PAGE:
clock menu more-arrow no yes mobile

Filed under:

NBA Draft Profile: Norman Powell Did it All for UCLA Basketball and Could Help an NBA Team

The first of a series review the 2014-15 Basketball team. A similar format will be used for all eight reviews.

Will miss Norman's post dunk roars.
Will miss Norman's post dunk roars.
Casey Sapio-USA TODAY Sports

Norman Powell (NP4) was UCLA's MVP last year and it wasn't even close.  Before the season I felt confident that Norman would be UCLA's best offensive and defensive player.  I never dreamed he would be the team leader as well.  As we wrote here he earned Bruinsnation's highest honor, the initials, for his four years and for doing EVERYTHING last season.

He is projected as a second round pick in this Thursday's draft.  I think whichever NBA team gets him will be very pleased.

I really can't add much to what I wrote before about Norman but will turn to some of the categories that will be standard features in these pieces.


The Oregon games.  First the second Oregon game:

Norman Powell bounced back from a four-point game with a double-digit effort and monster jam that moved UCLA into a second-place tie in the Pac-12.

. . . Powell ended the first half with a monster dunk that he rated among the top five of his four-year career.

"I've never seen the pick and roll split like that," Bruins coach Steve Alford said. "That was impressive."

Powell credited his read of Oregon's defense in helping him get to the rim.

"They hedge hard on screens and I saw a little space where he hedged hard too fast when I was coming off the screen," said Powell, who had his worst Pac-12 scoring effort of the season in a win over Oregon State on Wednesday. "The rest of it was instinctive."

And the dunk

That game was a thing of beauty but it was NP4  in an ugly game against Oregon that saved the season for UCLA. NP4 gave the speech that single-handedly turned around UCLA basketball defense.

Norman Powell was fed up.

It was last week in Eugene, Ore., and the usually mild-mannered senior guard had just watched UCLA's defense fall to pieces, victimized by an onslaught of barely contested Oregon jumpers. After fighting through two dislocated fingers and a bruised hip within the past month, Powell was livid at his team's effort - or lack thereof - and he made no effort to hide it.

"(Oregon was) shooting 75 percent at halftime and that's unheard of," Powell fumed. "That's basically them getting ‘H-O-R-S-E' shots. Nobody in their face, nobody putting pressure on them."

Powell's frustration boiled over into the locker room, where he challenged his teammates. On Thursday, in UCLA's most complete defensive effort of the year, they responded.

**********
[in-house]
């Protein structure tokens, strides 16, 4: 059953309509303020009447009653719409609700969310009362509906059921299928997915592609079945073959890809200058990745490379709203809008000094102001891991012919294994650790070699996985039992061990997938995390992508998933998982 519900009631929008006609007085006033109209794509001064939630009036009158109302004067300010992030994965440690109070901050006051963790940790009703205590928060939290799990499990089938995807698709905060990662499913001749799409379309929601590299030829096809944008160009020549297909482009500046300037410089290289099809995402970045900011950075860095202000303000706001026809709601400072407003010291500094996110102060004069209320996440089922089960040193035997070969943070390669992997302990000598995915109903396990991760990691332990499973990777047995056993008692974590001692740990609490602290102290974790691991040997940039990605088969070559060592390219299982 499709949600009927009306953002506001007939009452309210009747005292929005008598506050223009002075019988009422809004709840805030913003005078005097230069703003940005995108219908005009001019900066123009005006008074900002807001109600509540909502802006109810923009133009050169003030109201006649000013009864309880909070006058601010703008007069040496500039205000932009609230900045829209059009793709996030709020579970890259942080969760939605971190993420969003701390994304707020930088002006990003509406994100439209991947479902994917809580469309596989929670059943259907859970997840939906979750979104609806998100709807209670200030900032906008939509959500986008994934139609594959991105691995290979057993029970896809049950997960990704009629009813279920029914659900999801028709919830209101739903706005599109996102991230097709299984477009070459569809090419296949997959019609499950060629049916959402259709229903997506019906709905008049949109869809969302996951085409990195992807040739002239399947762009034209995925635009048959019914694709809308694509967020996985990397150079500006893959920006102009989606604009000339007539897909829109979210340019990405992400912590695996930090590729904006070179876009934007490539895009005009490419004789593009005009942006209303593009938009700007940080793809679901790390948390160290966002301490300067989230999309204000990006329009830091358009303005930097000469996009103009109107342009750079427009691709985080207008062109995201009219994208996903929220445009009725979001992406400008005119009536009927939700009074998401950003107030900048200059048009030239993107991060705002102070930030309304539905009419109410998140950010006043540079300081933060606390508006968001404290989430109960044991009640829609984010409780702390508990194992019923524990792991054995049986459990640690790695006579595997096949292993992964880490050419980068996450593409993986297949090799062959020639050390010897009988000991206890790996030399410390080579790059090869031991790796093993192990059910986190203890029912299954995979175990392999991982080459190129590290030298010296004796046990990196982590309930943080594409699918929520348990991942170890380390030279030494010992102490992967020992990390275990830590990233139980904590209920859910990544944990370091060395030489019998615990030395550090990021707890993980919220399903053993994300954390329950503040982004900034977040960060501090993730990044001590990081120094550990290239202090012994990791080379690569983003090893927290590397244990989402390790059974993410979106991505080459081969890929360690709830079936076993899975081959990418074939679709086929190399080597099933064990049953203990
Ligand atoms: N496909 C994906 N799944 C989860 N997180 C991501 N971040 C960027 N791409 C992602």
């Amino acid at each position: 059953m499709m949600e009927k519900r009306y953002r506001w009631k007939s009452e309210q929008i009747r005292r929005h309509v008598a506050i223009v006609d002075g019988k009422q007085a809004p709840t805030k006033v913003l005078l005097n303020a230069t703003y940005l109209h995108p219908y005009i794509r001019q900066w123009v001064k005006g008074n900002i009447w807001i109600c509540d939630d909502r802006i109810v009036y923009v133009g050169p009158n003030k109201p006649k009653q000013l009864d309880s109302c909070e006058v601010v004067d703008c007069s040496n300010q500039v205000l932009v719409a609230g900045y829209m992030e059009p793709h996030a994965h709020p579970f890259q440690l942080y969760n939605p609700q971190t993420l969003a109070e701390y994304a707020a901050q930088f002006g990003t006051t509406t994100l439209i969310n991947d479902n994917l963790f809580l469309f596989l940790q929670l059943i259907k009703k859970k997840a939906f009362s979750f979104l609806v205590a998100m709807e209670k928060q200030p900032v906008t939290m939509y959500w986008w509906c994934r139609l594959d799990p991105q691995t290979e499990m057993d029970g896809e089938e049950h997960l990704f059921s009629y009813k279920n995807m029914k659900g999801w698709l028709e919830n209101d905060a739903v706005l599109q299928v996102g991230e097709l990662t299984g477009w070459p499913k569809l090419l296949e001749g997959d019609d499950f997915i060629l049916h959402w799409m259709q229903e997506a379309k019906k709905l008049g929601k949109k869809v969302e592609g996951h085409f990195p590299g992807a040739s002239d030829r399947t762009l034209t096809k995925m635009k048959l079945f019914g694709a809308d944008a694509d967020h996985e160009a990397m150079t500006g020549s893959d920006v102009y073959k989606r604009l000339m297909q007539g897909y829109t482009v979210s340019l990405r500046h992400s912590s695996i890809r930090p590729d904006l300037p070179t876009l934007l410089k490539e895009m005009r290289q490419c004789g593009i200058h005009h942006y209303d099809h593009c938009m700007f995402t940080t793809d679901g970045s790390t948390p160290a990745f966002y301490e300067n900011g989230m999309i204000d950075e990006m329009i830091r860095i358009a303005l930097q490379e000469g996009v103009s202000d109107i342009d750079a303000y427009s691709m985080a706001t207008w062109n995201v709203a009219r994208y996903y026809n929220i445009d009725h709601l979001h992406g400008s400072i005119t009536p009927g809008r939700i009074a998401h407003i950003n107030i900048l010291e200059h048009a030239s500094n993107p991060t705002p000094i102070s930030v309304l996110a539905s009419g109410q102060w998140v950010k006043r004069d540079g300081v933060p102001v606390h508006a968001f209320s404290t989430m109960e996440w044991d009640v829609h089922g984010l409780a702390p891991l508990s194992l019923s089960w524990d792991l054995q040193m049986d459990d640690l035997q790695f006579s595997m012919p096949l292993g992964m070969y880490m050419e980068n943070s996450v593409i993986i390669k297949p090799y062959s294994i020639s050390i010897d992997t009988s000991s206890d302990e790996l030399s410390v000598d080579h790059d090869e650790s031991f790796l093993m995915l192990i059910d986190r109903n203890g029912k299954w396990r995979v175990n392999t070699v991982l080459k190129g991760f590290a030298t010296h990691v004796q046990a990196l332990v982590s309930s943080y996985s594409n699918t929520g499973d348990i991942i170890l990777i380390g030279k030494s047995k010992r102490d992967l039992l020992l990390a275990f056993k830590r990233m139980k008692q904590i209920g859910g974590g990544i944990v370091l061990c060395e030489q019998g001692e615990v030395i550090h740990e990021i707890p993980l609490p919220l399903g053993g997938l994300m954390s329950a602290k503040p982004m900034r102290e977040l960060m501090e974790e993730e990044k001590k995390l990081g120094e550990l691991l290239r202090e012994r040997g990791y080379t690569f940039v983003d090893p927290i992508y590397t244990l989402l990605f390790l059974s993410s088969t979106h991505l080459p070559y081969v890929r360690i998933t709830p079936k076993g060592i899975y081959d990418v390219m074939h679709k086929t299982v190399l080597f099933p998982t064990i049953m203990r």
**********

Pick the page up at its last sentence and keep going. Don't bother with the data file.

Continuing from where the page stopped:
That response was a win against a ranked Utah team. Again, NP4 was MVP and it wasn't close.


While I am generally a critic of Steve Alford, I will not criticize him for his use of NP4.  I think it was near perfect with the only caveat it seemed to take a while for him to realize that Powell should be the first choice in the offense.  At no point in the season should Bryce Alford had more shot attempts than Powell.

However, that aside Steve Alford's use of Norman Powell was brilliant.  On offense he undid the damage of all the years of Ben Howland trying to make NP4 into a set up three point shooter.  He recognized Powell for what he was and set him free.  At points during the PAC 12 regular season, he simply turned the team over to Powell to make something happen.  Many people don't realize that NP4 is also very strong for his size.  NP4 set free is hard to stop in the PAC 12.

But Alford did more than being the "unBen Howland" in his use of NP4.  His most brilliant use of Powell was on defense.  Powell has two flaws as a player.  One is his questionable outside shot.  The other is his tendency to foul.

This is why our best defender was "wasted" in the bottom of the zone.  We had to have Powell on the floor.  Playing him as a three protected him.  (Again, Powell is also very strong for his size so it really didn't hurt too much have a small at 3.)

It is also why Isaac Hamilton, not NP4, started on the other team's best player 1-3.  But at the end of the game it was NP4 on that player.  The best example of this was against WSU.  DaVonte Lacy is a very good PAC 12 player and by far WSU's best player who was torching Hamilton and had WSU prime to beat UCLA at home.  However, in the last three minutes, NP4 was switched onto Lacy.  Lacy not only missed both his shots but had frustration turnover and a foul on NP4.  NP4 had 28 points in the game but won the game with his defense.

Here is the thing though.  NP4 also had two fouls during the time covering Lacy (although one was on offense.)  If NP4 was covering Lacy the whole game, he likely would not have finished the game.

For all this, I would grade Steve Alford an A for his use of NP4.


Norman is a team player who will do what is asked of him.  He is not only a great leaper, he is strong and a very good athlete.  He will be able to cover both an NBA point and an NBA 2 guard despite giving up a few inches at times to the latter.

Yes, he is a questionable shooter from outside.  That will hurt his NBA stock.  However, he is the perfect NBA seventh or eighth man for the right NBA team.  He will work hard and never complain. He will be the equal to most starters on defense and athletically.

NP4 is forecast to be drafted in the second round. I think he is a steal.  He can help most team's benches right away.  If he gets to be a good three shooter, he could even be an NBA starter.

Regardless of what happens in the NBA, thank you again NP4 for your time at UCLA.